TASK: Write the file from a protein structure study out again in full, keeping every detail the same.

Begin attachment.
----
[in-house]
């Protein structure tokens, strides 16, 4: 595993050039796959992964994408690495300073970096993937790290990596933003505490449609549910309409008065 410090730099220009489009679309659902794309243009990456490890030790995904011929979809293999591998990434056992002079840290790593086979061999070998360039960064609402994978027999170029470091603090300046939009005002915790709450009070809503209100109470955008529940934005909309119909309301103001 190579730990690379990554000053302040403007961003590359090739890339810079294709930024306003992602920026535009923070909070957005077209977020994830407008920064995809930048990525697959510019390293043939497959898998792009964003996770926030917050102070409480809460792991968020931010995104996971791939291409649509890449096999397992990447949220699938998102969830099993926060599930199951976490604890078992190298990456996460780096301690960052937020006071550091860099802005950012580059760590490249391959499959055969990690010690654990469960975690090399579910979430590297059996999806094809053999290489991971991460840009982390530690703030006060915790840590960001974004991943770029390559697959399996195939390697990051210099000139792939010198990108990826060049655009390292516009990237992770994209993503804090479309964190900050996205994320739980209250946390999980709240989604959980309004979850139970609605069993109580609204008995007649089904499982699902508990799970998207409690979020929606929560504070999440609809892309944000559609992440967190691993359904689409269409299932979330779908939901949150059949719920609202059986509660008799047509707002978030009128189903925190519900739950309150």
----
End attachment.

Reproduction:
[in-house]
């Protein structure tokens, strides 16, 4: 595993050039796959992964994408690495300073970096993937790290990596933003505490449609549910309409008065 410090730099220009489009679309659902794309243009990456490890030790995904011929979809293999591998990434056992002079840290790593086979061999070998360039960064609402994978027999170029470091603090300046939009005002915790709450009070809503209100109470955008529940934005909309119909309301103001 190579730990690379990554000053302040403007961003590359090739890339810079294709930024306003992602920026535009923070909070957005077209977020994830407008920064995809930048990525697959510019390293043939497959898998792009964003996770926030917050102070409480809460792991968020931010995104996971791939291409649509890449096999397992990447949220699938998102969830099993926060599930199951976490604890078992190298990456996460780096301690960052937020006071550091860099802005950012580059760590490249391959499959055969990690010690654990469960975690090399579910979430590297059996999806094809053999290489991971991460840009982390530690703030006060915790840590960001974004991943770029390559697959399996195939390697990051210099000139792939010198990108990826060049655009390292516009990237992770994209993503804090479309964190900050996205994320739980209250946390999980709240989604959980309004979850139970609605069993109580609204008995007649089904499982699902508990799970998207409690979020929606929560504070999440609809892309944000559609992440967190691993359904689409269409299932979330779908939901949150059949719920609202059986509660008799047509707002978030009128189903925190519900739950309150």